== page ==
Resolved, That we recognize no antagonism of national interests between us and the citizens of southern States, nor do we entertain any feelings of hostility towards them, but we recognize them as kindred and brethren of the same national family, having a common origin, and we hope a common and glorious destiny.
Resolved, That in that fraternal spirit, we call upon them to aid us in restoring the action of the Government to its primitive usage, under which we have so long enjoyed prosperity and peace, as the only guarantee of future harmony, and a certain, if not the only means of perpetuation of the Union.
Resolved, That the river and harbor improvements when necessary to the safety and convenience of commerce with foreign nations, or among the several States, are objects of national concern, and it is the duty of Congress, in the exercise of its constitutional power, to provide for the same.
Resolved, That we heartily approve the course of the freemen of Connecticut, Vermont, Iowa, Ohio, Indiana, New York, Wisconsin, Michigan and Maine, postponing or disregarding their minor differences of opinion or preferences, and acting together cordially and trustingly in the same cause of freedom, of free labor and free soil, and we commend their spirit to the freemen of this and other States, exhorting each to renounce his party whenever and wherever that party proves unfaithful to human freedom.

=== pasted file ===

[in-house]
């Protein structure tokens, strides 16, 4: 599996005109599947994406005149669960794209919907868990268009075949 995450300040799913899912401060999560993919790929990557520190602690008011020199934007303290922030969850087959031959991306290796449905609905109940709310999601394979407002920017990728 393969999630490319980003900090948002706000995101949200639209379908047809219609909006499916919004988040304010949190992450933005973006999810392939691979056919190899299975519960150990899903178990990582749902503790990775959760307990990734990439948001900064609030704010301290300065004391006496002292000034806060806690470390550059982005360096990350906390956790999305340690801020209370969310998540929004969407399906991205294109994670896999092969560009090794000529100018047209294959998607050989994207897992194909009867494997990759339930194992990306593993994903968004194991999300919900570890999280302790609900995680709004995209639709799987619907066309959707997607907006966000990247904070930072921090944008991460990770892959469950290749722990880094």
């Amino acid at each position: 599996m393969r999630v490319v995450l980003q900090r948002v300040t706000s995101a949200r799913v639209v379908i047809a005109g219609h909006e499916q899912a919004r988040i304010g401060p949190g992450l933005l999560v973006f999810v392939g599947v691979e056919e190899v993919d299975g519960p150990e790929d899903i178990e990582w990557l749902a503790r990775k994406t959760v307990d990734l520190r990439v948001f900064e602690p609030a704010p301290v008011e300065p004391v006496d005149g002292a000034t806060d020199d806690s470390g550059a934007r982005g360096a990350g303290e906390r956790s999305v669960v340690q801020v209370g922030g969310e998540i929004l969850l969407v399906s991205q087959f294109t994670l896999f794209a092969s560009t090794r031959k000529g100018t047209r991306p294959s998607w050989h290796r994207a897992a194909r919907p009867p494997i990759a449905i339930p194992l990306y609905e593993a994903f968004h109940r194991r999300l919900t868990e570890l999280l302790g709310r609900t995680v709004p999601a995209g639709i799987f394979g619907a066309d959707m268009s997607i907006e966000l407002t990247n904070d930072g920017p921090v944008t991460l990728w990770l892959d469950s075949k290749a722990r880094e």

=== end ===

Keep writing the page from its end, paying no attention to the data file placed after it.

FORGERY NO. 2 — The Chicago Tribune of yesterday charges that "Douglas' unblushing platform forgery in his Ottawa speech, was followed by another more base, more cowardly, everyway more like Douglas, in the Chicago Times. We refer to his shameful mutilation of Lincoln's speech, as published in that sheet of yesterday morning. A more cowardly and knavish trick was never undertaken by a desperate politician. Not daring to give the readers of the Times a correct report of Mr. Lincoln's argument, he (Douglas) assisted by two Dred Scott lawyers, spend the whole day, Sunday, in dictating and suggesting interlineations, mutilations, destroying the sense and turning away the grammar of his adversary!
Mr. Lincoln remained in Ottawa, Saturday and Sunday; Douglas came to Chicago, to revise his own speech for the Times and to mangle the copy of Mr. Lincoln's.
In proof of this charge the Tribune gives a number of extracts from the speech as published in that paper contrasted with the same paragraphes as published in the Times, and the butchery is made plainly apparent. The meaning of this dastardly trick, to all intelligent minds, is that Douglas dared not let Lincoln's speech go before the readers of the Times, as Lincoln delivered it — any more than he dared to canvass the States with that gentleman and let all the people hear both sides of the question. A coward to the last!
AT FREEPORT. — The next public debate between Lincoln and Douglas takes place at Freeport, in the First Congressional District, on Friday of this week. Let the people of the glorious old North District turn out en masse.